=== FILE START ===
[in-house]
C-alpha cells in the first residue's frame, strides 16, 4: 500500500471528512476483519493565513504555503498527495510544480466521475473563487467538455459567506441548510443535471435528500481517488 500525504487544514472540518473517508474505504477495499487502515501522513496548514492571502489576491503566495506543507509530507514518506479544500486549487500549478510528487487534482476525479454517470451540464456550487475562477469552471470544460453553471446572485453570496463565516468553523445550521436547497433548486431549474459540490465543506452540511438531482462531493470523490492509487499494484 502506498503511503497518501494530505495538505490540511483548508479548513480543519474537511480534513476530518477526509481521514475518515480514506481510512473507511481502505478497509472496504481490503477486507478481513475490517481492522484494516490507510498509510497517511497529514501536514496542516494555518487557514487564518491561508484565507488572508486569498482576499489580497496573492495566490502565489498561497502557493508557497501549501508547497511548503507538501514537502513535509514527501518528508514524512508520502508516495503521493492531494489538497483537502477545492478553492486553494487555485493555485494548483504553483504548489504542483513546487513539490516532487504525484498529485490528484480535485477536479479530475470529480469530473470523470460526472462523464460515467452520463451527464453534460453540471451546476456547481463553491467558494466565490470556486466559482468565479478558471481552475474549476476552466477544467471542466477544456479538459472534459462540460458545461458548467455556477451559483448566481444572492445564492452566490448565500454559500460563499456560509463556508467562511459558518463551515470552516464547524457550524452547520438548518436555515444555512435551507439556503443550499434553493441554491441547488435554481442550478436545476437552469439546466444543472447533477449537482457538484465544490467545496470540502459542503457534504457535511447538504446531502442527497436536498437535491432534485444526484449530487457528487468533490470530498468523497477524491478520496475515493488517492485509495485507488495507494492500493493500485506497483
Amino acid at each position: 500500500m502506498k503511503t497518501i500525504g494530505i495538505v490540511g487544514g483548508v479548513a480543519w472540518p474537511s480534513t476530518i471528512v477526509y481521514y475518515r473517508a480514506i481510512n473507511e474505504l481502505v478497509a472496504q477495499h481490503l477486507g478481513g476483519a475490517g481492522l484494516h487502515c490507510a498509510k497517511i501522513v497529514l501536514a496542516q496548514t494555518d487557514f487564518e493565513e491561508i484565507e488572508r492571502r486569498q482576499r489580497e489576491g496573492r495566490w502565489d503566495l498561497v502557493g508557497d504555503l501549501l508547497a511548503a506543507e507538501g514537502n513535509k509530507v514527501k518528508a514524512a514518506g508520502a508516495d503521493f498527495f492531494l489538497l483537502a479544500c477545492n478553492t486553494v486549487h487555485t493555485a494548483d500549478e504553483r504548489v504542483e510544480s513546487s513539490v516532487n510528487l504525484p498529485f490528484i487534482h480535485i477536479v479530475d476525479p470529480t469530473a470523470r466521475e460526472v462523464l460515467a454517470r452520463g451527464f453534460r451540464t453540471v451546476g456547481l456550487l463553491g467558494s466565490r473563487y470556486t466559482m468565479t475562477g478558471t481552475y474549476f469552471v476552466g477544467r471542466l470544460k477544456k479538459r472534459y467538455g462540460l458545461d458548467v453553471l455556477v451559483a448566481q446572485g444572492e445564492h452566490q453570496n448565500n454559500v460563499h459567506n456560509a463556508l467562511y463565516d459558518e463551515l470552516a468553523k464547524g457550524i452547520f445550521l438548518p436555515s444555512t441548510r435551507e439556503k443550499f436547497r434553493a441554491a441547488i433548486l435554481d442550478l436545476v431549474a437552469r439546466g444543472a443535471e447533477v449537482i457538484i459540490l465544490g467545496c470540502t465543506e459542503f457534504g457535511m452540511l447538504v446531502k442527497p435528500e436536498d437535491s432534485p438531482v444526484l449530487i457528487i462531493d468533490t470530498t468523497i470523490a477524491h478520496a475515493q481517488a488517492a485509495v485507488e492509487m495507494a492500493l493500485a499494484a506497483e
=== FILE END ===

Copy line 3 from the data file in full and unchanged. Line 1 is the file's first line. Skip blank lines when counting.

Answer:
Amino acid at each position: 500500500m502506498k503511503t497518501i500525504g494530505i495538505v490540511g487544514g483548508v479548513a480543519w472540518p474537511s480534513t476530518i471528512v477526509y481521514y475518515r473517508a480514506i481510512n473507511e474505504l481502505v478497509a472496504q477495499h481490503l477486507g478481513g476483519a475490517g481492522l484494516h487502515c490507510a498509510k497517511i501522513v497529514l501536514a496542516q496548514t494555518d487557514f487564518e493565513e491561508i484565507e488572508r492571502r486569498q482576499r489580497e489576491g496573492r495566490w502565489d503566495l498561497v502557493g508557497d504555503l501549501l508547497a511548503a506543507e507538501g514537502n513535509k509530507v514527501k518528508a514524512a514518506g508520502a508516495d503521493f498527495f492531494l489538497l483537502a479544500c477545492n478553492t486553494v486549487h487555485t493555485a494548483d500549478e504553483r504548489v504542483e510544480s513546487s513539490v516532487n510528487l504525484p498529485f490528484i487534482h480535485i477536479v479530475d476525479p470529480t469530473a470523470r466521475e460526472v462523464l460515467a454517470r452520463g451527464f453534460r451540464t453540471v451546476g456547481l456550487l463553491g467558494s466565490r473563487y470556486t466559482m468565479t475562477g478558471t481552475y474549476f469552471v476552466g477544467r471542466l470544460k477544456k479538459r472534459y467538455g462540460l458545461d458548467v453553471l455556477v451559483a448566481q446572485g444572492e445564492h452566490q453570496n448565500n454559500v460563499h459567506n456560509a463556508l467562511y463565516d459558518e463551515l470552516a468553523k464547524g457550524i452547520f445550521l438548518p436555515s444555512t441548510r435551507e439556503k443550499f436547497r434553493a441554491a441547488i433548486l435554481d442550478l436545476v431549474a437552469r439546466g444543472a443535471e447533477v449537482i457538484i459540490l465544490g467545496c470540502t465543506e459542503f457534504g457535511m452540511l447538504v446531502k442527497p435528500e436536498d437535491s432534485p438531482v444526484l449530487i457528487i462531493d468533490t470530498t468523497i470523490a477524491h478520496a475515493q481517488a488517492a485509495v485507488e492509487m495507494a492500493l493500485a499494484a506497483e